Lochruan

The below is taken from The Whisky Distilleries of the United Kingdom by Alfred Barnard first published in 1887.

Lochruan Distillery, Campbeltown.

THIS Distillery derives its name from a loch embedded amidst the hills two miles north-east from the town. The term “Lochruan” means the red loch, “rua” being the Gaelic word for red, and to anyone who has visited the locality when the beautiful autumnal tints of the heather are mirrored on the placid water, the appropriateness of the name is at once apparent. We found it a weird, romantic place, and not easily accessible. Upon one side there is a great black hill, which seems to frown upon you, even in the sunshine. Upon the other there towers a hill more variegated in aspect, while the extremities are bounded by somewhat lower but rugged ground. The loch, emanating chiefly from springs, is very deep. Old legends say it is bottomless, and that at eventide it is haunted by beautiful spirits, who by their incantations on the waters freed for a year from all bodily ailments the first mortal who thereafter chanced to partake of the consecrated stream. This distilled dew of the mountains, clear as crystal and refreshing as the nectar of the gods, freely circulates over the northern portion of the town, conferring a boon and a blessing wherever it flows.

The Lochruan Distillery is situated at the base of the hills leading up to the loch. It was built in the year 1835, and about twenty years ago came into the hands of the present proprietors, by whom it was extended and improved. It is about three hundred yards from Campbeltown Quay, and close to Kinloch Park. It commands a side view of the bar, and covers nearly two acres of ground. The works consist of two large Granaries, four Malt-barns, each 86 feet by 27 feet; two good-sized Kilns, each 36 feet by 27 feet, with tiled floors, where peat only is used in the drying, mill house and stores; a Mash-tun, 16 feet in diameter by 4½ feet deep, with patent revolving machinery, a 16-horse power steam engine, and a boiler 20 feet by 6½ feet in diameter. In the Tun-room, which is 58 feet long, 30 wide, and 34 high, and lighted by ten windows, there are seven Washbacks, each containing 6,708 gallons ; two Wash Chargers, two heaters, and a large Morton’s Refrigerator. The Still and Mash House is a lofty building, measuring 70 feet by 28 feet, with paved floor and whitewashed walls, and contains three old Pot Stills, holding 3,245, 1,835, and 1,785 gallons respectively, three Receivers, a patent safe, and a steam pump. Above the roof of the adjoining building there is a cooler, and next door a Spirit Store with a vat which holds 1,900 gallons. Distributed about the premises are five large warehouses, containing at the time of our visit over 2,000 casks. The Whisky is Campbeltown Malt, and the annual output is 85,000 gallons.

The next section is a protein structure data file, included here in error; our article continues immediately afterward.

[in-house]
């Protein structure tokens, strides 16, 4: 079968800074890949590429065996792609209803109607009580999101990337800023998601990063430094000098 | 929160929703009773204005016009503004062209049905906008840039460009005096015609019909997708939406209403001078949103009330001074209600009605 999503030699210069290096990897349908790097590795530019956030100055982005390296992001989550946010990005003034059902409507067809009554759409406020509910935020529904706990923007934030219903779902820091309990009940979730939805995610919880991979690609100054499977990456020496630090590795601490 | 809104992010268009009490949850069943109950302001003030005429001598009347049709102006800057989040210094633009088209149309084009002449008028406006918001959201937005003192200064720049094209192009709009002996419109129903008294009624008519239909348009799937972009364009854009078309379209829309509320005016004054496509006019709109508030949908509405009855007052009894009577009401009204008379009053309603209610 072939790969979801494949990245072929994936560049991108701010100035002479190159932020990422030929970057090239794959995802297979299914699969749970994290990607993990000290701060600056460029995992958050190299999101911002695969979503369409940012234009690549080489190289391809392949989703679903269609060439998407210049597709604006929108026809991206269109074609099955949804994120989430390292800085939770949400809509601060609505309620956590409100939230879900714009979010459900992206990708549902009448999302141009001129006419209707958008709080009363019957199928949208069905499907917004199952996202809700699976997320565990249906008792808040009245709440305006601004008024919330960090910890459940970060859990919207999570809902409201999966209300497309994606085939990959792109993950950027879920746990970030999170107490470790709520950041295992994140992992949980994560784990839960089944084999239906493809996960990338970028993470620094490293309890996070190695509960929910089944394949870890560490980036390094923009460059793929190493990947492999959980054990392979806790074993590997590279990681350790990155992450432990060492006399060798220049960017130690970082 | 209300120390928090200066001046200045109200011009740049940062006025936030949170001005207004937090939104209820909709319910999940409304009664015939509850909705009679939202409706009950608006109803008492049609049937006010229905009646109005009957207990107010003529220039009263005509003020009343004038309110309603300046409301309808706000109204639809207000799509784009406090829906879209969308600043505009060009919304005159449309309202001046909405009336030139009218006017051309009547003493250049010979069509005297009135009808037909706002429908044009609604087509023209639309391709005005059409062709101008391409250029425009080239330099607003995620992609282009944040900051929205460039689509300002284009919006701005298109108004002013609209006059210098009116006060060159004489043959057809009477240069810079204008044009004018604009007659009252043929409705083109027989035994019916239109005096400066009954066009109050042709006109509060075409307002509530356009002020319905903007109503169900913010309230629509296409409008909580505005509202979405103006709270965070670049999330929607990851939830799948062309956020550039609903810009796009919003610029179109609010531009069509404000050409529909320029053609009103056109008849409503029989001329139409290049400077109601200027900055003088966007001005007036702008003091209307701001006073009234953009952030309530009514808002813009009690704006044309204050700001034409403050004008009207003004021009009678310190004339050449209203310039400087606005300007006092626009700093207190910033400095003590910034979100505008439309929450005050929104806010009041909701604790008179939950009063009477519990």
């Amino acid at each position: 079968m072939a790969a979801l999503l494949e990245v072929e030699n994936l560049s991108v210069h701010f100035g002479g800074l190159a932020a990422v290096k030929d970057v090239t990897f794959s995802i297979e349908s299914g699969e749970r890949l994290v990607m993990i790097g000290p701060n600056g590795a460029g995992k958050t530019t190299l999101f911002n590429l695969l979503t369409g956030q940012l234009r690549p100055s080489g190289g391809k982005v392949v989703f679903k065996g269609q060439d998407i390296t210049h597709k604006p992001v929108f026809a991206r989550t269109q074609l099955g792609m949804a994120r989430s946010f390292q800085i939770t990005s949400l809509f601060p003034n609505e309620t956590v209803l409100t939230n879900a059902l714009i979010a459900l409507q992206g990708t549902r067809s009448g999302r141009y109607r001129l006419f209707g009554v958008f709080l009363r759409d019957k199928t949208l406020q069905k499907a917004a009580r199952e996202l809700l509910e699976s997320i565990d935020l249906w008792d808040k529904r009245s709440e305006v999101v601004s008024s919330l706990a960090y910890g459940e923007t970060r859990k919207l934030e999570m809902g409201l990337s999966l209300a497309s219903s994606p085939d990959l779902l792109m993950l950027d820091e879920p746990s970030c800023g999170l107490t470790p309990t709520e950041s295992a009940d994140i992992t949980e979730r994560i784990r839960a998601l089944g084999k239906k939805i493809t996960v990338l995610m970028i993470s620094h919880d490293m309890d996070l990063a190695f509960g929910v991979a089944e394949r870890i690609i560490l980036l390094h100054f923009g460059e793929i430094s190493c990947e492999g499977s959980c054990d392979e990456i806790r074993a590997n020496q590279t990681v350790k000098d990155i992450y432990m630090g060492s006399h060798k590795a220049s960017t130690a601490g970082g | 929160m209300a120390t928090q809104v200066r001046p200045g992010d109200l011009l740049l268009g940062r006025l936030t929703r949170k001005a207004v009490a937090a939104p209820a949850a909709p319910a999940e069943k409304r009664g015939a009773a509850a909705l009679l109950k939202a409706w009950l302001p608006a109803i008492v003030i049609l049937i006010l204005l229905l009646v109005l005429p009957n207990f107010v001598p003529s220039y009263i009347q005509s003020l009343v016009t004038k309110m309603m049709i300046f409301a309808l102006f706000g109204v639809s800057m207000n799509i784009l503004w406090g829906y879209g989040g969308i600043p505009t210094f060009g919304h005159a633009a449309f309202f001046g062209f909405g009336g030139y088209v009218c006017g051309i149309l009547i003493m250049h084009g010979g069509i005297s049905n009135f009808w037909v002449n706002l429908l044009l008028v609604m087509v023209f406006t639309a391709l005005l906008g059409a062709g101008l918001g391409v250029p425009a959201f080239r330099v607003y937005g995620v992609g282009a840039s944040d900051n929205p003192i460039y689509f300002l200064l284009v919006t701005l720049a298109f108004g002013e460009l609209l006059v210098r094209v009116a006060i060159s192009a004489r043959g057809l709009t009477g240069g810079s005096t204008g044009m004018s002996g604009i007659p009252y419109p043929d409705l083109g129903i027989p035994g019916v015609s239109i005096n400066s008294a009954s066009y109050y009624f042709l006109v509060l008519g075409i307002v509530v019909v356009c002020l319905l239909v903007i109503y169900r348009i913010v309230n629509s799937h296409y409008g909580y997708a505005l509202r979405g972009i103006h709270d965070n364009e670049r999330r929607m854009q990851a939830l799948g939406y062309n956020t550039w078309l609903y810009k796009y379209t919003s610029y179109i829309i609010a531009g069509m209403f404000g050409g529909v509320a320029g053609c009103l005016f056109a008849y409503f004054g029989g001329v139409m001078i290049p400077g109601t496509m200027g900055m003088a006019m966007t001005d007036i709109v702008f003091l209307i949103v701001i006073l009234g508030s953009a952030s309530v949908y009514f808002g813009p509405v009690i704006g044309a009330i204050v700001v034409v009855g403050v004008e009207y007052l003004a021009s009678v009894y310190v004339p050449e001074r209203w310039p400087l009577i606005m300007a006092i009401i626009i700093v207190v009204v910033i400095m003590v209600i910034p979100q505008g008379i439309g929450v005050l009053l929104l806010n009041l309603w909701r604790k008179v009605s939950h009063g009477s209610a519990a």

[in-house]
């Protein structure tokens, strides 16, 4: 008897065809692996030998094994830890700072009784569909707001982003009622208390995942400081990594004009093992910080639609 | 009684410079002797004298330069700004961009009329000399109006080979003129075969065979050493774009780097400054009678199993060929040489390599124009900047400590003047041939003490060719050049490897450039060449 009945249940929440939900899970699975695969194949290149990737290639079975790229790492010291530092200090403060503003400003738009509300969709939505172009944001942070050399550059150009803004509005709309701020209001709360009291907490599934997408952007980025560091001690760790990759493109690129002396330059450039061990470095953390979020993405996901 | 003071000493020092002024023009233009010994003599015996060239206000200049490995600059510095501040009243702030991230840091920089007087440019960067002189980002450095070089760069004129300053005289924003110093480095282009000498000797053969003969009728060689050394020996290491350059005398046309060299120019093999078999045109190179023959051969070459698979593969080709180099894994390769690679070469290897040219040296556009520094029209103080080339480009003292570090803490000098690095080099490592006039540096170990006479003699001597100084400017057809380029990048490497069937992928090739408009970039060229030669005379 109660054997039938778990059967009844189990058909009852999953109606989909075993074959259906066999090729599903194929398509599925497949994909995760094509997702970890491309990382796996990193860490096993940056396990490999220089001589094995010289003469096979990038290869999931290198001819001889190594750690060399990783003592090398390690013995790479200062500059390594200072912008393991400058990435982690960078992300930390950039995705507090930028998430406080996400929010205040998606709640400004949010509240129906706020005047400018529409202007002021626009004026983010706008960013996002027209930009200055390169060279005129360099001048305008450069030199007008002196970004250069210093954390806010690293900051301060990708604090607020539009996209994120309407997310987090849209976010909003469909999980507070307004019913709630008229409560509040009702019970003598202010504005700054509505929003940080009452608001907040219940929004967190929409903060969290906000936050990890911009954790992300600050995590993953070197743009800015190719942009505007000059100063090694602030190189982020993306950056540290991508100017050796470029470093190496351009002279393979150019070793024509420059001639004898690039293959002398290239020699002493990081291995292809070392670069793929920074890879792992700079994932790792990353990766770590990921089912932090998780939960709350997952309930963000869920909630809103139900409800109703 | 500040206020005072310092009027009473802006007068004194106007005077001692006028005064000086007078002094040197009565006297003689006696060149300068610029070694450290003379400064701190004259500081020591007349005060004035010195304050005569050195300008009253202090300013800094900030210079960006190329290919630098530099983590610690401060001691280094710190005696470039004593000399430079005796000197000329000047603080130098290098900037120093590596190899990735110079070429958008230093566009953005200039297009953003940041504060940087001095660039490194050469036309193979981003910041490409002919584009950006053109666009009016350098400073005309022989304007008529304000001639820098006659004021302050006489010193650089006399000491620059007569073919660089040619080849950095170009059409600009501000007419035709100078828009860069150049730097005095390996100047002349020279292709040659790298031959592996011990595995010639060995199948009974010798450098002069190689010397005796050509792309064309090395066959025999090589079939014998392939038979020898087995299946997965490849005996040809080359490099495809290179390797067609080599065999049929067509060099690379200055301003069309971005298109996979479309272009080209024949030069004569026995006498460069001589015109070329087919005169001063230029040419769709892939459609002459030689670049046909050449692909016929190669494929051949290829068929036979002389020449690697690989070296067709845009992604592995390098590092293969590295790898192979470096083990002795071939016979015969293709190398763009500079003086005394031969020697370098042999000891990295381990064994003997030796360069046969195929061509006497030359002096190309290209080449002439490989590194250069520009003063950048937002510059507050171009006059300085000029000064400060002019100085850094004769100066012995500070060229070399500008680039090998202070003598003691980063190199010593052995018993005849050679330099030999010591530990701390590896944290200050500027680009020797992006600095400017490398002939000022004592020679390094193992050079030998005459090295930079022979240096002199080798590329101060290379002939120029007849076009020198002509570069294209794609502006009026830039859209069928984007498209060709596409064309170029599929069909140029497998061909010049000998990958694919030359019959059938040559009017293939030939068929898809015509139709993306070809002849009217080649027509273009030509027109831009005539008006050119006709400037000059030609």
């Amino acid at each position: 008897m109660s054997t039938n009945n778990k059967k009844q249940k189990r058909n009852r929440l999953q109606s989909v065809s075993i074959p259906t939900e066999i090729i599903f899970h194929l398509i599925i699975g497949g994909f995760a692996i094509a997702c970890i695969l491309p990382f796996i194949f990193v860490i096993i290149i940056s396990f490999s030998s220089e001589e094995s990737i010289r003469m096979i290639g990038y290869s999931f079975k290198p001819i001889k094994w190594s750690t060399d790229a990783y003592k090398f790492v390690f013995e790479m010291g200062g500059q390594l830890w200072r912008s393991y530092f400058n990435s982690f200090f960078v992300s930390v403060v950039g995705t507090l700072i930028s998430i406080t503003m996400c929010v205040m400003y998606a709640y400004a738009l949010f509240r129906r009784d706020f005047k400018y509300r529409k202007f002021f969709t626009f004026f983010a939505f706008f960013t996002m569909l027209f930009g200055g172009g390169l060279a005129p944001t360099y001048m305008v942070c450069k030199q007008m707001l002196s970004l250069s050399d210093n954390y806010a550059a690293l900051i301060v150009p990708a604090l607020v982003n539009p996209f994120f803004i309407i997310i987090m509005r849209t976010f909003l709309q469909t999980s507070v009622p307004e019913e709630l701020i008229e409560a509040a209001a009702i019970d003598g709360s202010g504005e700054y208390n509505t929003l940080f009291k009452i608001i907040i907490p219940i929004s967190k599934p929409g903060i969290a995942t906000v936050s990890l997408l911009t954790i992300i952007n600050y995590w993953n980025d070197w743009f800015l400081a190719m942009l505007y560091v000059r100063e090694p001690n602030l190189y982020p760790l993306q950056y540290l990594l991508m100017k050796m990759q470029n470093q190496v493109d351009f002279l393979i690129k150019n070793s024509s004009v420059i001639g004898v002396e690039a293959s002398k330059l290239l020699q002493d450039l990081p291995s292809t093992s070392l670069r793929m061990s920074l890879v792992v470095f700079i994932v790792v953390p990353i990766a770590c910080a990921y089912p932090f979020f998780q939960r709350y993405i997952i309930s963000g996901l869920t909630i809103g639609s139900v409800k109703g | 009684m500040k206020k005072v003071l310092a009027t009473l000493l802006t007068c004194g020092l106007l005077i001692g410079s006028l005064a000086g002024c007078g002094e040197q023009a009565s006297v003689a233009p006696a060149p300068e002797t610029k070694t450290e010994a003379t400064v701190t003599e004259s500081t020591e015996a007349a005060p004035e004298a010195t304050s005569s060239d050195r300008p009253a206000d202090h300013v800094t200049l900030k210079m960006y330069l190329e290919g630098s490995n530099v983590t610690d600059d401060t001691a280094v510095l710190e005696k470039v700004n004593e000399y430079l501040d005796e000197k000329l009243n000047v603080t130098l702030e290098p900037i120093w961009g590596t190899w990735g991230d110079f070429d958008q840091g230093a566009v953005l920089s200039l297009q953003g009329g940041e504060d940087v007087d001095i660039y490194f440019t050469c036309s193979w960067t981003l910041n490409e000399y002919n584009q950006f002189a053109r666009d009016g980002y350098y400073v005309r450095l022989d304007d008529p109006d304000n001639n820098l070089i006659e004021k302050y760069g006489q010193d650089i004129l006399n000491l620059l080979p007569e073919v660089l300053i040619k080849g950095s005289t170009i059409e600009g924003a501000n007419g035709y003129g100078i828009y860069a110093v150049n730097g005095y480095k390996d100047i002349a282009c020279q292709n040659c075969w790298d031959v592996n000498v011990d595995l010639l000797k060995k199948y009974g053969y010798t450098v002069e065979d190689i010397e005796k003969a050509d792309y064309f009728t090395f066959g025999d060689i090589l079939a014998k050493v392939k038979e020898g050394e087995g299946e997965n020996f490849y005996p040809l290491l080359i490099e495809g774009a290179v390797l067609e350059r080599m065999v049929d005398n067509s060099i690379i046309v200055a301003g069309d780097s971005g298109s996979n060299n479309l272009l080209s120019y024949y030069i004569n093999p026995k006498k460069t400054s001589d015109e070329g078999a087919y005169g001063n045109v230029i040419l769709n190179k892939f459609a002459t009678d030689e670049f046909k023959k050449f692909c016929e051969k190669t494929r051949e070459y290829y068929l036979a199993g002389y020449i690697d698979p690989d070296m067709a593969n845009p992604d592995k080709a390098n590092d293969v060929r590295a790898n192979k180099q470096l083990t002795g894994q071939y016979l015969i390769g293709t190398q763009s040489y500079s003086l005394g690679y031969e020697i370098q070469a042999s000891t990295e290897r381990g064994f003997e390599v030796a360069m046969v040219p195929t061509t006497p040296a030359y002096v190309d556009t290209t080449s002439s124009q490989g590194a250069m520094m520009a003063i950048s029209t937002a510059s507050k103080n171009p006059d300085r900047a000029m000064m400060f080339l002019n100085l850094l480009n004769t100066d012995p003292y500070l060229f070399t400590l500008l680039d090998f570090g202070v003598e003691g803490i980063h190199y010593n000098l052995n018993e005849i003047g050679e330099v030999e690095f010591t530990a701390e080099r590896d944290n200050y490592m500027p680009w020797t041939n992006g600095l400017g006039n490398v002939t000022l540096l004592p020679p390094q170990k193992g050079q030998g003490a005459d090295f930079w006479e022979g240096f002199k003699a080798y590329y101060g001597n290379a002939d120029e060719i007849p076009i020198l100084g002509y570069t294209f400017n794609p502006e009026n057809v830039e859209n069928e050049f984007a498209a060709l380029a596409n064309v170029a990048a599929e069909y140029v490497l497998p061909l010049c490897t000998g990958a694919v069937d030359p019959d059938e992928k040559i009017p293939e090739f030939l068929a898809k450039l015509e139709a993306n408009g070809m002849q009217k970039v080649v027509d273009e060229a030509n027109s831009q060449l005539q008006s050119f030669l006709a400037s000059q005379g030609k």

The Lochruan Whisky owes its reputation to the peculiar excellence of the water, and the care exercised in the manufacture. The Whisky is sold principally London, Glasgow, and the Colonies. There are twelve persons employed in the works. The chief officer of Excise is Mr. L. M. MacDonald.

Images of Lochruan